China can’t be allowed to expand it’s influence in Pacific

China can’t be allowed to expand it’s influence in Pacific, by Paul Maley.

Australia cannot make the same mistakes in the Pacific that it made in the South China Sea, where Beijing militarised the area quickly and without serious challenge.

China was successful because it moved incrementally and with a finely judged sense of risk. Sand was dredged, islands were created, runways were built, and, lastly, weapon systems were deployed. Individually none of these measures warranted much more than mild protest, but collectively they changed the strategic balance in the region.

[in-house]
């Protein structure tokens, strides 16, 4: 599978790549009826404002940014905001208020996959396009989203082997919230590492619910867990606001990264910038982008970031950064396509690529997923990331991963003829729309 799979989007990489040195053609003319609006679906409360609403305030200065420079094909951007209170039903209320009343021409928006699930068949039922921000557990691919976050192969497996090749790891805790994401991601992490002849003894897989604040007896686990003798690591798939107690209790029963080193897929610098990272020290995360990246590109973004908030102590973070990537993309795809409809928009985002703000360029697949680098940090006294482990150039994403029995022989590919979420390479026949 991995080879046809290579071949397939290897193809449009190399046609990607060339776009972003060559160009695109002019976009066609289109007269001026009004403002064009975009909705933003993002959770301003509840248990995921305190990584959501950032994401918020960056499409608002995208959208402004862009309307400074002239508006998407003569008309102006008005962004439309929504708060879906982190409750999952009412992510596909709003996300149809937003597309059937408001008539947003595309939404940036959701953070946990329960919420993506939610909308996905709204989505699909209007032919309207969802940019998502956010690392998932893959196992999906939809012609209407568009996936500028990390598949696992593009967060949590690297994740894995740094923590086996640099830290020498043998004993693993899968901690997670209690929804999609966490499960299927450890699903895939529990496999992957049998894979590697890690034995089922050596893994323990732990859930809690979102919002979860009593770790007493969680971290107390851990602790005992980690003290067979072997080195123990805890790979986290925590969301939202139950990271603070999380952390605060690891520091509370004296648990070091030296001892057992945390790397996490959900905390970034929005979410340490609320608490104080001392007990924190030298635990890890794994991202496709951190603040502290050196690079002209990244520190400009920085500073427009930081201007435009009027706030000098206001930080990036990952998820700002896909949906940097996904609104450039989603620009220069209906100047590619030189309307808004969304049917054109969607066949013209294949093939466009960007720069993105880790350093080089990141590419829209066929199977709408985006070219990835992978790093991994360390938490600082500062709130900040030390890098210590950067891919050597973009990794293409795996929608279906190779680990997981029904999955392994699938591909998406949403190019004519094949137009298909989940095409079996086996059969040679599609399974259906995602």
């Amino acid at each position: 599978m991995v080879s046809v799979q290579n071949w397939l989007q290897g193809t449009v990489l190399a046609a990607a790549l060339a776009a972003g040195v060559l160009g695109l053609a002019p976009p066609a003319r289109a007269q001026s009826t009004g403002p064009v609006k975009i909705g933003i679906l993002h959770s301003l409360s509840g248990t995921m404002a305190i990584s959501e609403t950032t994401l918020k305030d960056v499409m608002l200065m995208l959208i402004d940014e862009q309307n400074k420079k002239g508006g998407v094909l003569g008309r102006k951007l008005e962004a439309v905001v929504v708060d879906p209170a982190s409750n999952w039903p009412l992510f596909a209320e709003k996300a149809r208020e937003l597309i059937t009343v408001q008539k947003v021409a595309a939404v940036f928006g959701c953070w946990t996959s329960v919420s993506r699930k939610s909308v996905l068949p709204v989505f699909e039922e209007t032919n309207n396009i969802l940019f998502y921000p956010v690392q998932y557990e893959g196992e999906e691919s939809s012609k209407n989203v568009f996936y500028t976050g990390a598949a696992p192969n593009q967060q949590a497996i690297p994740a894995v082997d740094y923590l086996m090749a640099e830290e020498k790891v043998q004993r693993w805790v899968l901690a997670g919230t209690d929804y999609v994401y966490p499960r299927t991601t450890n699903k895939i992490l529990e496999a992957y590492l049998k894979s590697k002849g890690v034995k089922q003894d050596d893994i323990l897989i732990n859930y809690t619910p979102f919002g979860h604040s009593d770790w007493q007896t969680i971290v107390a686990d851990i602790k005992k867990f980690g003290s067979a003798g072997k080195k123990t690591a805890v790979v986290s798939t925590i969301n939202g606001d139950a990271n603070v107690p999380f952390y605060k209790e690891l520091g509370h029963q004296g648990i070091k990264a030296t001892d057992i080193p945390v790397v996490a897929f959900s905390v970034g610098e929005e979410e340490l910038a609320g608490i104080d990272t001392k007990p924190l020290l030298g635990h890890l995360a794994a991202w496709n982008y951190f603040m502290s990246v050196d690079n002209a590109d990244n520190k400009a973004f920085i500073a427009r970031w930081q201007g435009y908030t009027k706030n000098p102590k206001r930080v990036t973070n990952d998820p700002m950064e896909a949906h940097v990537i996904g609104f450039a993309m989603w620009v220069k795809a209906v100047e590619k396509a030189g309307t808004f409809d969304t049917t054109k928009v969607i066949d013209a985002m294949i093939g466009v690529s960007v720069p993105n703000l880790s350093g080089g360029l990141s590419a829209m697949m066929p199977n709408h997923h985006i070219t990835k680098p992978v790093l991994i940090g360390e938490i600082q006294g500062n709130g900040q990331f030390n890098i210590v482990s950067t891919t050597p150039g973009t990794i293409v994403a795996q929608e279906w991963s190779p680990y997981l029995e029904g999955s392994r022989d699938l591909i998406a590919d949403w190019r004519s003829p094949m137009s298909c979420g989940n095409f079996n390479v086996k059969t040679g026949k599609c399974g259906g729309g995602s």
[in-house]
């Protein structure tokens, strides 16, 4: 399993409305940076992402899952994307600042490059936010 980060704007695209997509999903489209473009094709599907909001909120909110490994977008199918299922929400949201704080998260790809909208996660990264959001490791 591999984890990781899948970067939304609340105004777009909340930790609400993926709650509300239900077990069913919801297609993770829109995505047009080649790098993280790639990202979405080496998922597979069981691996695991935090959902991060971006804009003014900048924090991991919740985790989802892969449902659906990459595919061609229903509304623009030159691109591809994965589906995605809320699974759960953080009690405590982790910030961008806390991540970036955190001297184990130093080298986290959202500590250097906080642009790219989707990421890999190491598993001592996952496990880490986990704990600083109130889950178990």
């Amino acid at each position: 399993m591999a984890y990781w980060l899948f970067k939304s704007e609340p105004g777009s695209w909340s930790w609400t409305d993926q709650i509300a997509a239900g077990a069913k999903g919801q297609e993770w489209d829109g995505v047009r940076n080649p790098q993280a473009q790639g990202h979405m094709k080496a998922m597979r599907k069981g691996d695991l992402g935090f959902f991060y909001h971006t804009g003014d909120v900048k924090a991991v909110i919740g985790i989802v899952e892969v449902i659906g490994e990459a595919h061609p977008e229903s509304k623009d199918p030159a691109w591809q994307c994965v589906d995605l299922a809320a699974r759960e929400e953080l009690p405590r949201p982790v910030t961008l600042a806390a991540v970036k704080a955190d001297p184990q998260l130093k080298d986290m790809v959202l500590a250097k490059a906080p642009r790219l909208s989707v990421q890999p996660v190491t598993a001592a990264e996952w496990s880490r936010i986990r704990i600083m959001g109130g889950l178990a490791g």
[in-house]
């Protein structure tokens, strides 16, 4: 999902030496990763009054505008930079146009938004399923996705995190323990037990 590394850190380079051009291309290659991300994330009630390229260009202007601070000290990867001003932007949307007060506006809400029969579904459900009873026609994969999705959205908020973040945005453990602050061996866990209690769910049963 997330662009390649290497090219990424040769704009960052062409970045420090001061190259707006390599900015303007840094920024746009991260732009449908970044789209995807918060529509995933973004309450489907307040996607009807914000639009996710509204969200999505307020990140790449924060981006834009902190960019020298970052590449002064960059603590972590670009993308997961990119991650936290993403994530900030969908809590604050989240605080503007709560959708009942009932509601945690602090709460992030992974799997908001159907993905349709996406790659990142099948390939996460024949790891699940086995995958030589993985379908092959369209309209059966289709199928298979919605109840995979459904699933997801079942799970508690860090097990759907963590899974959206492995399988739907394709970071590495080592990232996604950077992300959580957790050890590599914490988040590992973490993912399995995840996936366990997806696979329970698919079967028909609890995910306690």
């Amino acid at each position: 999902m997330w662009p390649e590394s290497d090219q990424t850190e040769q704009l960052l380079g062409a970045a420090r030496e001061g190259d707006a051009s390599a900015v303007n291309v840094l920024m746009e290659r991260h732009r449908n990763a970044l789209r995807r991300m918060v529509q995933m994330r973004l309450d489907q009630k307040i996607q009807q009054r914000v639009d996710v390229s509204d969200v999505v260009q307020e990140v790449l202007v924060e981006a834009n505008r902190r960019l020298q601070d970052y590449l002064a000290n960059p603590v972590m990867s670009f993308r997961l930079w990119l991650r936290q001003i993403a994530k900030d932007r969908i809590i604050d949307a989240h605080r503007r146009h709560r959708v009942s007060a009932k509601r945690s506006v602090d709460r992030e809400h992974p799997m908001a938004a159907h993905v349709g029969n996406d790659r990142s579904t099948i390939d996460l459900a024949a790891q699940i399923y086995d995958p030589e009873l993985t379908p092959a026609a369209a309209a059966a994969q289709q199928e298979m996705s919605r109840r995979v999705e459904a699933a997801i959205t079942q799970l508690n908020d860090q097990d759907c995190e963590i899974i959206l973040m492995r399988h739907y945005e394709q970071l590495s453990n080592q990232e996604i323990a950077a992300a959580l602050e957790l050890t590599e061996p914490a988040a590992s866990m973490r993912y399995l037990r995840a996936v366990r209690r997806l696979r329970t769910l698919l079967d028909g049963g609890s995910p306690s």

There are signs a similar process is under way in the Pacific. …

Chinese aid to the Pacific has grown significantly. A plan for Chinese telco Huawei to lay an underwater cable connecting the Solomon Islands to the Australian mainland had to be kyboshed amid fears it could give Beijing’s cyber-spies an entry point into Australia’s communication systems. And last month there were reports — denied by both sides — that China was in talks with Vanuatu about establishing some kind of military presence.